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More on Halo Wars

November 18th, 2008 by Troy Goodfellow · 6 Comments · Crispy Gamer, Design, Ensemble, Preview, RTS

Dan Hsu has an interview with Dave Pottinger and Graeme Devine at Crispy Gamer. It has the now standard “yeah it sucked but we’re going forward” non-comment on the closing of Ensemble, but, most importantly, lots of juicy bits about the upcoming console RTS Halo Wars.

Devine adds this bit of development chronology that I’m not sure I knew:

We didn’t start this game off as a Halo game. We started off wanting to make a console RTS experience. We spent the first 12 to 18 months just on that, with no [intellectual property] … there was no concept of it being a Halo game. In fact, we started off with the Age of Mythology engine. Microsoft saw what we were working on and asked if they could use it [for Halo], and of course we said yes.

Ensemble had said earlier that they had done an AoM console interface as a proof of concept, but I had no idea that they had worked for over a year on a game with no IP attached. That suggests that the studio was already well along in cracking the console RTS nut before they got the Halo Wars project. Still, they’ve already missed at least one target, presumably because they realized that Spartans don’t chop wood.

Pottinger says:

On the PC, I could put my buildings anywhere, and some people thought that was important to the strategy aspect. And you know what? It’s not. The choice is to make the building

I’m not sure I entirely agree with this, but his general point is sound. If I’ve decided to go naval in Age of Empires III, I will need to build a dock. Where the dock goes isn’t that important. When I choose to build a mill is more important than where.

But placement can matter, especially in games that have durable structures or maps that have chokepoints. In Age III, for example, many native American tribes have buildings that can defend themselves – barracks and even houses. There is no “Will I build I barracks?” decision that has any uncertainty, but knowing how close you can build to the friend and whether or not you can use a structure offensively can be significant.

Still three months till Halo Wars arrives, so there will more Ensemble updates to come.


6 Comments so far ↓

  • James Allen

    I guess making proximity matter is key to making placement matter, at least for non-defensive structures. Perimeter was pretty good at this, I seem to remember.

  • luke

    Related to Pottinger’s disheartening build anywhere comment – and I thought you might know, Troy, with your past hands on time and interest in the game – what draws the player out onto the map in Halo Wars? In Relic RTSs, it’s control points. In AoE 3/Warcraft/Starcraft, it’s expanding and hunting for more resources. These design features make territory across the map matter. For comparisson, Halo Wars gives each player a single base and some quick-collect resources spread around the map to grab at the beginning, right? So it sounds like every match, especially 1v1, will rapidly devolve into base-to-base whack-a-mole. If true, then that is incredibly regressive. I can hardly believe it took Ensemble 4 1/2 years to get to such a low point.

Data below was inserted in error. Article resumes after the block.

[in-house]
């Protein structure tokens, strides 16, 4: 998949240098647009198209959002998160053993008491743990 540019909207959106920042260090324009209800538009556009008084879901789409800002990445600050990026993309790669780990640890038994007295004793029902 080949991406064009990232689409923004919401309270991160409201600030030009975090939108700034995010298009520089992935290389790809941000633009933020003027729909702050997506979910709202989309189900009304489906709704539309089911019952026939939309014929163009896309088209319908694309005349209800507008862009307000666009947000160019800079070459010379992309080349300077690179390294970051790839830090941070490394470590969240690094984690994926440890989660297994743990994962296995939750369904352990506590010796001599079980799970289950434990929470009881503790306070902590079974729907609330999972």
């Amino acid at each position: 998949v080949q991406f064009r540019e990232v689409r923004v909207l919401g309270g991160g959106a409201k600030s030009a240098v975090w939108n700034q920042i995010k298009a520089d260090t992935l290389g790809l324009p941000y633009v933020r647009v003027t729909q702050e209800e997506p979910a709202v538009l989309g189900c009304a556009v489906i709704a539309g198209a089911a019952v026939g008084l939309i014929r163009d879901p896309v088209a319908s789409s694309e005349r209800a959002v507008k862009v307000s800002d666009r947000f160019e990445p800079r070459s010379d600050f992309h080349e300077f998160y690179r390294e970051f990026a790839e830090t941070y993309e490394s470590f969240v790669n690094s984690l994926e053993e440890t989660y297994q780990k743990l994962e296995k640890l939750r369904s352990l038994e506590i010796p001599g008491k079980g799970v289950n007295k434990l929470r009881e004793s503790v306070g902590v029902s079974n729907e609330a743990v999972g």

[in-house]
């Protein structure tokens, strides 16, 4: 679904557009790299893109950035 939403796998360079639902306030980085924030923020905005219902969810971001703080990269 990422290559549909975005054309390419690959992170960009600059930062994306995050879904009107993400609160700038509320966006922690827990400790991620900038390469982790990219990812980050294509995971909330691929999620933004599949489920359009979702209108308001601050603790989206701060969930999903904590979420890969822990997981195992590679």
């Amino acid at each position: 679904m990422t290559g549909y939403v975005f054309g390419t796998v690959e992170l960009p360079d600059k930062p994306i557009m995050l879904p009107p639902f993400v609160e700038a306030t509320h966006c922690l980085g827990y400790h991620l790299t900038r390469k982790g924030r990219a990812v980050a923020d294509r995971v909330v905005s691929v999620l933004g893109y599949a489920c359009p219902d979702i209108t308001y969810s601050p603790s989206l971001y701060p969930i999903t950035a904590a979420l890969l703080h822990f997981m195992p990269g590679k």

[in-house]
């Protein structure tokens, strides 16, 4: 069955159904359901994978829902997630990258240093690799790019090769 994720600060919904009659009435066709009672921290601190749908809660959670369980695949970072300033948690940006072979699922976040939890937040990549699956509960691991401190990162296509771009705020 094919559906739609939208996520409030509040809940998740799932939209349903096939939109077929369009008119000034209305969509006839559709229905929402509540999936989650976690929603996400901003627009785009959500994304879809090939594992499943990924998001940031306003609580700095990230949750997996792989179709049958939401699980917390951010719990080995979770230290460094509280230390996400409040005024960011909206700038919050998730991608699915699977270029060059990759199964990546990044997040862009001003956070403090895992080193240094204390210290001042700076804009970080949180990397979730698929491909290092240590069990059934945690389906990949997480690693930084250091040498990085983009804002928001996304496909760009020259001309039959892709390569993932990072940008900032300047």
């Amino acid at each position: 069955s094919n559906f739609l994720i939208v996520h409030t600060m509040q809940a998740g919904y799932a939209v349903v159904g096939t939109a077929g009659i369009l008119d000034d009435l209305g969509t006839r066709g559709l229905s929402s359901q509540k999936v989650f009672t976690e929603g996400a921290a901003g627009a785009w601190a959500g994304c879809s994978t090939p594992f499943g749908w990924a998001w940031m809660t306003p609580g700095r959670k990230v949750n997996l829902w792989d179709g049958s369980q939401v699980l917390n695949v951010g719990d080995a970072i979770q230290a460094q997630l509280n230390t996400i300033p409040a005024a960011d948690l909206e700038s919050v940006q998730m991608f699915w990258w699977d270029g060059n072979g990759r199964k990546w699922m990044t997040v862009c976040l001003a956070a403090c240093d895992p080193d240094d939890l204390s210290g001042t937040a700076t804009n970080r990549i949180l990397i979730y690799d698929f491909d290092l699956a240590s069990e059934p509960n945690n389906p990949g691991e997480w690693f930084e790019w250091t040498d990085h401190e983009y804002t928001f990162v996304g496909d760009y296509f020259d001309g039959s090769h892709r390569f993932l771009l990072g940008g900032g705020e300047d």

• Alan Au

    One of the things I never mastered with StarCraft was the art of building placement, where Terran supply depots and barracks were regularly used to seal off chokepoints. That’s maybe an extreme example, but even the Age games made building placement important if you wanted to optimize resource collection rates. Then there’s the whole thing about placing a forward base, allowing for the production of troops behind your opponent’s front line. Last but not least, there are walls and towers to consider. I’m not sure why Dave would suggest that placement of structures isn’t important.

  • Troy

    what draws the player out onto the map in Halo Wars?

    My experience is limited to a play session at E3, so things might have changed but…

    Halo Wars is similar to Age of Mythology in one central respect – bases can only be built at specific locations. So, seizing these spots is essential in securing more resources and victory.

    Also, since it is a fast console game, the maps are smaller than you would typically find in an RTS. Though exploration matters, it’s not the core mechanic that you would find in other Ensemble games where you are seeking out relics or animal herds or treasure.

  • Jon Shafer

    While I also agree that base placement does have some strategic role to play in most RTS games, I would say that if I were designing one for a console this would be one of the first things to go. The rules of what you can and can’t get away with are just different on consoles.


  • Troy

    Absolutely, Jon. I think the failure of the PC to console RTS ports demonstrates that you have neither the tools or the situational awareness for tactical building placement in a console RTS as conventionally understood. I am in no way indicting Pottinger’s decision re Halo Wars.

    But the idea that placement in general doesn’t matter that much is debatable at least.